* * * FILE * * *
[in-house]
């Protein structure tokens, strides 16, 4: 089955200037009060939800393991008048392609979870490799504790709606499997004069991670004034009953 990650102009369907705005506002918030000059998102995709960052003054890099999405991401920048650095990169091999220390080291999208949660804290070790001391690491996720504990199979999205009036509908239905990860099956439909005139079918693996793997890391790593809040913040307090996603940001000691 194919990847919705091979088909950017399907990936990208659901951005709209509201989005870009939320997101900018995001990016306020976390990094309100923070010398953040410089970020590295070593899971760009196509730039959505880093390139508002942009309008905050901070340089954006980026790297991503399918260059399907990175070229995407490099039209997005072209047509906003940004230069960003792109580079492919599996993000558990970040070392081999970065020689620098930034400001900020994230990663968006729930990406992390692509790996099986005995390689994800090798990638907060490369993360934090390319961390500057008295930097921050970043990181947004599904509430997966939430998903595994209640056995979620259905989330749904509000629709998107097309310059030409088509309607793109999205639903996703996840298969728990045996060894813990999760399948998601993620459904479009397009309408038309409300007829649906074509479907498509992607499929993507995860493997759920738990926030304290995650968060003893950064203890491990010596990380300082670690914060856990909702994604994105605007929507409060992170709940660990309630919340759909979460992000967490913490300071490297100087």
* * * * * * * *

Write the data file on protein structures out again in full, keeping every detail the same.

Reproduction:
[in-house]
């Protein structure tokens, strides 16, 4: 089955200037009060939800393991008048392609979870490799504790709606499997004069991670004034009953 990650102009369907705005506002918030000059998102995709960052003054890099999405991401920048650095990169091999220390080291999208949660804290070790001391690491996720504990199979999205009036509908239905990860099956439909005139079918693996793997890391790593809040913040307090996603940001000691 194919990847919705091979088909950017399907990936990208659901951005709209509201989005870009939320997101900018995001990016306020976390990094309100923070010398953040410089970020590295070593899971760009196509730039959505880093390139508002942009309008905050901070340089954006980026790297991503399918260059399907990175070229995407490099039209997005072209047509906003940004230069960003792109580079492919599996993000558990970040070392081999970065020689620098930034400001900020994230990663968006729930990406992390692509790996099986005995390689994800090798990638907060490369993360934090390319961390500057008295930097921050970043990181947004599904509430997966939430998903595994209640056995979620259905989330749904509000629709998107097309310059030409088509309607793109999205639903996703996840298969728990045996060894813990999760399948998601993620459904479009397009309408038309409300007829649906074509479907498509992607499929993507995860493997759920738990926030304290995650968060003893950064203890491990010596990380300082670690914060856990909702994604994105605007929507409060992170709940660990309630919340759909979460992000967490913490300071490297100087």